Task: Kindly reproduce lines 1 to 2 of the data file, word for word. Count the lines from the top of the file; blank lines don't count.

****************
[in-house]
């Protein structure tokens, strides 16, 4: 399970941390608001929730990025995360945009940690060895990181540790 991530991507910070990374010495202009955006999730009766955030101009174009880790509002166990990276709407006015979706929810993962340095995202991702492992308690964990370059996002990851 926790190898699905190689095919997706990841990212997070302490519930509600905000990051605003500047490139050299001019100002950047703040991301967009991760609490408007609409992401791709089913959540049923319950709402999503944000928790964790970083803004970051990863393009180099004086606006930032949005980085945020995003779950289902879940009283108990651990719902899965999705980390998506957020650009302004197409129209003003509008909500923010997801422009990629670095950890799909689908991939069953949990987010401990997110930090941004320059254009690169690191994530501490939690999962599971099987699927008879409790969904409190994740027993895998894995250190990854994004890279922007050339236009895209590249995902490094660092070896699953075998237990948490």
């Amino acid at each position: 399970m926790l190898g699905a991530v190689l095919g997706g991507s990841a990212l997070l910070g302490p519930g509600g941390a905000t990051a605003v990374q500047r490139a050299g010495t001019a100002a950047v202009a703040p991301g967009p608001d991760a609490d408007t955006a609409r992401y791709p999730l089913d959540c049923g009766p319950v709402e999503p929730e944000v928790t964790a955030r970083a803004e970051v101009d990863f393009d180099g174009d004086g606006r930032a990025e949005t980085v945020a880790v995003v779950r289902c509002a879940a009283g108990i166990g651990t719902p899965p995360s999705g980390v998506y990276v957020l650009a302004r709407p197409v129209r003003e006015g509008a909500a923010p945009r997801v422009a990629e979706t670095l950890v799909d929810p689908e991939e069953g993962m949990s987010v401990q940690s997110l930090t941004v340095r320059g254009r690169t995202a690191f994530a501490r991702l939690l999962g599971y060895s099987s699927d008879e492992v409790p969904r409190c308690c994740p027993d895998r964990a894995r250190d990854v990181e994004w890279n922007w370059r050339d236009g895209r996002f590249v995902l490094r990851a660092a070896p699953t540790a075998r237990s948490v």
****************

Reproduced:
[in-house]
């Protein structure tokens, strides 16, 4: 399970941390608001929730990025995360945009940690060895990181540790 991530991507910070990374010495202009955006999730009766955030101009174009880790509002166990990276709407006015979706929810993962340095995202991702492992308690964990370059996002990851 926790190898699905190689095919997706990841990212997070302490519930509600905000990051605003500047490139050299001019100002950047703040991301967009991760609490408007609409992401791709089913959540049923319950709402999503944000928790964790970083803004970051990863393009180099004086606006930032949005980085945020995003779950289902879940009283108990651990719902899965999705980390998506957020650009302004197409129209003003509008909500923010997801422009990629670095950890799909689908991939069953949990987010401990997110930090941004320059254009690169690191994530501490939690999962599971099987699927008879409790969904409190994740027993895998894995250190990854994004890279922007050339236009895209590249995902490094660092070896699953075998237990948490």